It’s been so hard to know, these past couple weeks, where to begin to share an update. We have had some really rough days (and nights!) with Delia, and I haven’t wanted to share only the hard parts. We’ve also had some truly encouraging progress in some areas, but I haven’t wanted to gloss over the hard and share only the good either. It’s taken me a little while, but I’m now feeling confident that the good is indeed winning. Things will undoubtedly get worse in some ways before they get better, but they are getting better, and we are praising God.
- Diagnosis. First thing’s first. It is time to finally type out the word that has stricken fear into my heart since we first began considering adopting Delia. Autism. I confessed one of my more ludicrous objections to adopting Delia in this post, but I didn’t tell you that one of my very real concerns was her tentative diagnosis. I was so very at ease with adopting a child with obvious physical special needs (especially one who has, in practice, ended up hardly seeming “special needs” at all), but a child who looks completely typical but is in fact extremely delayed and possibly autistic? Scary. Perhaps you’ve heard the reluctant missionary’s song “Please don’t send me to Africa”? Well, I was singing “Please don’t send me to autism.” And here I am.
Delia has had her first appointment with a psychiatrist at the Children’s Hospital now, and he is fairly confident to let that diagnosis stand. We are, too, now that we have lived with her for over a month. Now that things are feeling more official on that front, we are beginning to learn the ropes and discover a wonderful community of parents ready to support us and offer their collective wisdom. But it’s a pretty steep learning curve!
Delia is fully weaned off her medication now, and although she is still generally happy, she is very full-on, and her behavior has been intense. I think I had been mentally preparing for the developmental delays and focusing my research on helping her learn to communicate, which will certainly be useful and has been already. I was a bit less mentally braced for the behavioral side of things, which has definitely taken the front seat for the time being.
This verse has come to my mind often, and I’m clinging to it!
“There is no fear in love, but perfect love casts out fear.” 1 John 4:18 (ESV)
- Sleep. At her first meeting with her psychiatrist, we brought up sleep as one of our primary issues (for now). He recommended melatonin, which we had been thinking of trying anyway, and it has definitely helped. Although Delia is still an extremely light sleeper, causing us to live in fear of a middle of the night potty trip or coughing spell (it is very tricky to sleep quietly at seven months pregnant!), she is now able to get back to sleep most of the time if woken up. This has been huge both for our sanity and for her ability to function during the day. We are still not at the point where she is sleeping well enough to share a room with our littlest three girls, but we are praying for continued improvement in this area in time for baby’s arrival in March.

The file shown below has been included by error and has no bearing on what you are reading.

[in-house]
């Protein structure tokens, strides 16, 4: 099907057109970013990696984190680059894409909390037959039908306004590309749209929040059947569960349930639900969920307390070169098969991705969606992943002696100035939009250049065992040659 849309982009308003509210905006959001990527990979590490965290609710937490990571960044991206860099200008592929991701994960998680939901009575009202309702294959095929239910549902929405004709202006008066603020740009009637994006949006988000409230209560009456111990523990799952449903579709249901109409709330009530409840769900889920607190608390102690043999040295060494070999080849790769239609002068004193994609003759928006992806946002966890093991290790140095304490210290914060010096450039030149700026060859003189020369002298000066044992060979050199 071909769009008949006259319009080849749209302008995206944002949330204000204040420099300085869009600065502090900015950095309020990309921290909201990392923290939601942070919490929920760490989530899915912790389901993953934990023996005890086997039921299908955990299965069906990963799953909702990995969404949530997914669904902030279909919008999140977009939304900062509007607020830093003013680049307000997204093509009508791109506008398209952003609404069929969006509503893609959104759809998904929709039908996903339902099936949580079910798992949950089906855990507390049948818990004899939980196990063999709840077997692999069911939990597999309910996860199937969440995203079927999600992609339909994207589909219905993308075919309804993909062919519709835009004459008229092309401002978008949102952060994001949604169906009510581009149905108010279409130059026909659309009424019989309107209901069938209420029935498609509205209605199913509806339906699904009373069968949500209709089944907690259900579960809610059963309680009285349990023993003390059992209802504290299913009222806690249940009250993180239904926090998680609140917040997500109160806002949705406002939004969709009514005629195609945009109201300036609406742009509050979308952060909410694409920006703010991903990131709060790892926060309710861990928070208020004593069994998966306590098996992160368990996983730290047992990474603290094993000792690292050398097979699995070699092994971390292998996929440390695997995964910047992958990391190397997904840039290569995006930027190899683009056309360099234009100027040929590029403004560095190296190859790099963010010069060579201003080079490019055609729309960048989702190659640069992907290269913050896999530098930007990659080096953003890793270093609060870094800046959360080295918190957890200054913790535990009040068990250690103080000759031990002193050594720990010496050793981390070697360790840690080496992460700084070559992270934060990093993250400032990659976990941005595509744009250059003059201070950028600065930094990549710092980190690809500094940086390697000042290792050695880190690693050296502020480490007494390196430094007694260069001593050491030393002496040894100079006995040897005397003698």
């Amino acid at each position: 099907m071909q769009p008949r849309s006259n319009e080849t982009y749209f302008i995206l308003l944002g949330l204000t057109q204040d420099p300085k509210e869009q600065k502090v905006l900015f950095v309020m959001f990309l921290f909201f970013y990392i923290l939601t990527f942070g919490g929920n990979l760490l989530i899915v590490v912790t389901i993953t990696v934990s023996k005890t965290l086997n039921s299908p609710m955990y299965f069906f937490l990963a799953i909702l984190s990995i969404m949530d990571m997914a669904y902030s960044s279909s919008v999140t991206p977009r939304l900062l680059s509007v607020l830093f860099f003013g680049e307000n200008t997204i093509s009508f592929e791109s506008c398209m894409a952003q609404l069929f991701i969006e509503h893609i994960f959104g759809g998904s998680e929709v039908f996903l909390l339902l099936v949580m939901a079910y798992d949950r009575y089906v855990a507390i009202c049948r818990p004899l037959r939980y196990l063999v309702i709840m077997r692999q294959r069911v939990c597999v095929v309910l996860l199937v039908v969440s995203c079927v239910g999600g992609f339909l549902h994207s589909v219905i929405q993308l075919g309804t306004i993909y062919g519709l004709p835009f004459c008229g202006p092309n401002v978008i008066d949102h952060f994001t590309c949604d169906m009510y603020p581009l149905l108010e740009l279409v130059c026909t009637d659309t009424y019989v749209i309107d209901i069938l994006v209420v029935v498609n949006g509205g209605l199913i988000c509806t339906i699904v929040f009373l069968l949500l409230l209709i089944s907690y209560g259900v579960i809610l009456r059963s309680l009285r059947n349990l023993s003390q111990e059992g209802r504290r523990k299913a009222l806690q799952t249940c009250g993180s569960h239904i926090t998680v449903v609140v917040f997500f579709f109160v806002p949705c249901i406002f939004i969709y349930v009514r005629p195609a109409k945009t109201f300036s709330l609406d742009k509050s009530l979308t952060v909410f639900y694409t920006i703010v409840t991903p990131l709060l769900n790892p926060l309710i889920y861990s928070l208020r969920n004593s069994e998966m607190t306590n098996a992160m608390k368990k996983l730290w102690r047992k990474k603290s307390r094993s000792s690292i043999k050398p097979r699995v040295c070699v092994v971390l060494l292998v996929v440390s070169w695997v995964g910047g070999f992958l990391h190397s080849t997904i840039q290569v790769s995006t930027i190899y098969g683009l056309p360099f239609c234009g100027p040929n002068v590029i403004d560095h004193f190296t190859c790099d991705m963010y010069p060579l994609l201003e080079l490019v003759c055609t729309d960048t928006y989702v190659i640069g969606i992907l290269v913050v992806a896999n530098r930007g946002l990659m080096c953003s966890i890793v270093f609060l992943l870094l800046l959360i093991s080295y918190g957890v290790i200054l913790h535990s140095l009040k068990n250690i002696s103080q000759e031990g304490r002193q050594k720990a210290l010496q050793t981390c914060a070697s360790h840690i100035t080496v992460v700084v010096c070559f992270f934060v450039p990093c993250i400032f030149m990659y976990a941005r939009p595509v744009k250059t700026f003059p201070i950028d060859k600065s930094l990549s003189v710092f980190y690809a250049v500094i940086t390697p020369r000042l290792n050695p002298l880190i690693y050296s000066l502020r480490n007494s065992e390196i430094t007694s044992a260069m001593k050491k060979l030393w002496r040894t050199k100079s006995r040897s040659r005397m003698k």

- Niko. The number one question on everyone’s lips these past few weeks has been, “Do she and Niko remember each other?” I love the idea of this as much as the next hopeless romantic, but we’re pretty sure…. not really. She does seem to really remember Trevor, though, and she lights up for her daddy like no one else.
As an aside, we have been so struck since Delia’s homecoming by how very far our little man has come in just under two years. You know how when you have a newborn, your toddler suddenly seems like an enormous genius? Well, same effect when you adopt another child. Suddenly his lingering difficult behaviors seem like completely typical 7-year-old boy stuff (and if he’s even still doing them, we’re hardly noticing!), and he’s speaking perfect Queen’s English. Or near enough, anyway. He has done so well with Delia’s transition into our family so far, and it seems to be doing him wonders to be one of the old, established members of the family. Love that boy so very much.
- Progress. So much! Delia signs “more” enthusiastically now both for food and for her beloved Miss Mary Mack-type clapping games with her sisters. She also says her own name. Loudly and often, and sometimes accompanied by a clap on her chest for extra emphasis! And we always respond either by saying it back to her or by saying our own names. She also attempts the word “hot” when being reminded about the stove in the kitchen, though she still prefers to get as close as she can before being shooed away.
She understands a huge amount of what we say to her, whether by true receptive language or just by learning our routines, it’s hard to know. She responds to commands like, “Hands down (off the table, which she sometimes shakes in her enthusiasm for mealtimes),” “Use your spoon,” and “Let’s go brush your teeth” like she’s been speaking English her whole life. She also now patiently waits until everyone has their food at mealtimes and happily holds hands while we pray. A few short weeks ago she just looked at us like, “You guys just do your thing; I’m going to go ahead and eat!” She definitely thrives on routines and structure, which may just force us to build more of those things into our lives.
We have also learned that her behavior is greatly improved by a structured time out of the house each day, which has given us a handy excuse to do some visiting this week. It does us all good, and is definitely helping things to begin to feel “normal” again.
We have truly felt the prayers of friends and family since we’ve been home. God is teaching me a whole new level of patience and dependence on Him, but He has given us peace and laughter in the midst of the crazy. His grace is sufficient.